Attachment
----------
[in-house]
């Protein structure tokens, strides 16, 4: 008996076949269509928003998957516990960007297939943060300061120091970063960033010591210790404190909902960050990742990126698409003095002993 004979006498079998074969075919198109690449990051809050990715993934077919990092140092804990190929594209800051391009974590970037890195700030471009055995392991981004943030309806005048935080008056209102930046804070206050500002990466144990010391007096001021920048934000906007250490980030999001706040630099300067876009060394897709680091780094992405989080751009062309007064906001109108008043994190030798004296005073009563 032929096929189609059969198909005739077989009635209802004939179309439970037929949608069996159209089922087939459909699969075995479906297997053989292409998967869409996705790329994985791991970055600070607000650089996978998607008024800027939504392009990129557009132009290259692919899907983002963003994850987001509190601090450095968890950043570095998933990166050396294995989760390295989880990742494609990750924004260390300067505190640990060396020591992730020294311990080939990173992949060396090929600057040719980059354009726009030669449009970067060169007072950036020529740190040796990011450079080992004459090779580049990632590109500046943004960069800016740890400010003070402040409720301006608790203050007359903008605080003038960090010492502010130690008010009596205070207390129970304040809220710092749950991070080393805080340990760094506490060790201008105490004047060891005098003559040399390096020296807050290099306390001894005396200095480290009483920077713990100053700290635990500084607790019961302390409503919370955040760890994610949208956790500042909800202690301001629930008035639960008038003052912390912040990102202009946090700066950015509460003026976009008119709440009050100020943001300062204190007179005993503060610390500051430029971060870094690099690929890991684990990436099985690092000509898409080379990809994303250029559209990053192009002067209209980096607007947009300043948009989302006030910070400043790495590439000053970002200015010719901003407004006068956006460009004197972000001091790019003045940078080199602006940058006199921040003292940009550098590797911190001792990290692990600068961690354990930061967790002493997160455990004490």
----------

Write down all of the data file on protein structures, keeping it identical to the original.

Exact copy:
[in-house]
């Protein structure tokens, strides 16, 4: 008996076949269509928003998957516990960007297939943060300061120091970063960033010591210790404190909902960050990742990126698409003095002993 004979006498079998074969075919198109690449990051809050990715993934077919990092140092804990190929594209800051391009974590970037890195700030471009055995392991981004943030309806005048935080008056209102930046804070206050500002990466144990010391007096001021920048934000906007250490980030999001706040630099300067876009060394897709680091780094992405989080751009062309007064906001109108008043994190030798004296005073009563 032929096929189609059969198909005739077989009635209802004939179309439970037929949608069996159209089922087939459909699969075995479906297997053989292409998967869409996705790329994985791991970055600070607000650089996978998607008024800027939504392009990129557009132009290259692919899907983002963003994850987001509190601090450095968890950043570095998933990166050396294995989760390295989880990742494609990750924004260390300067505190640990060396020591992730020294311990080939990173992949060396090929600057040719980059354009726009030669449009970067060169007072950036020529740190040796990011450079080992004459090779580049990632590109500046943004960069800016740890400010003070402040409720301006608790203050007359903008605080003038960090010492502010130690008010009596205070207390129970304040809220710092749950991070080393805080340990760094506490060790201008105490004047060891005098003559040399390096020296807050290099306390001894005396200095480290009483920077713990100053700290635990500084607790019961302390409503919370955040760890994610949208956790500042909800202690301001629930008035639960008038003052912390912040990102202009946090700066950015509460003026976009008119709440009050100020943001300062204190007179005993503060610390500051430029971060870094690099690929890991684990990436099985690092000509898409080379990809994303250029559209990053192009002067209209980096607007947009300043948009989302006030910070400043790495590439000053970002200015010719901003407004006068956006460009004197972000001091790019003045940078080199602006940058006199921040003292940009550098590797911190001792990290692990600068961690354990930061967790002493997160455990004490």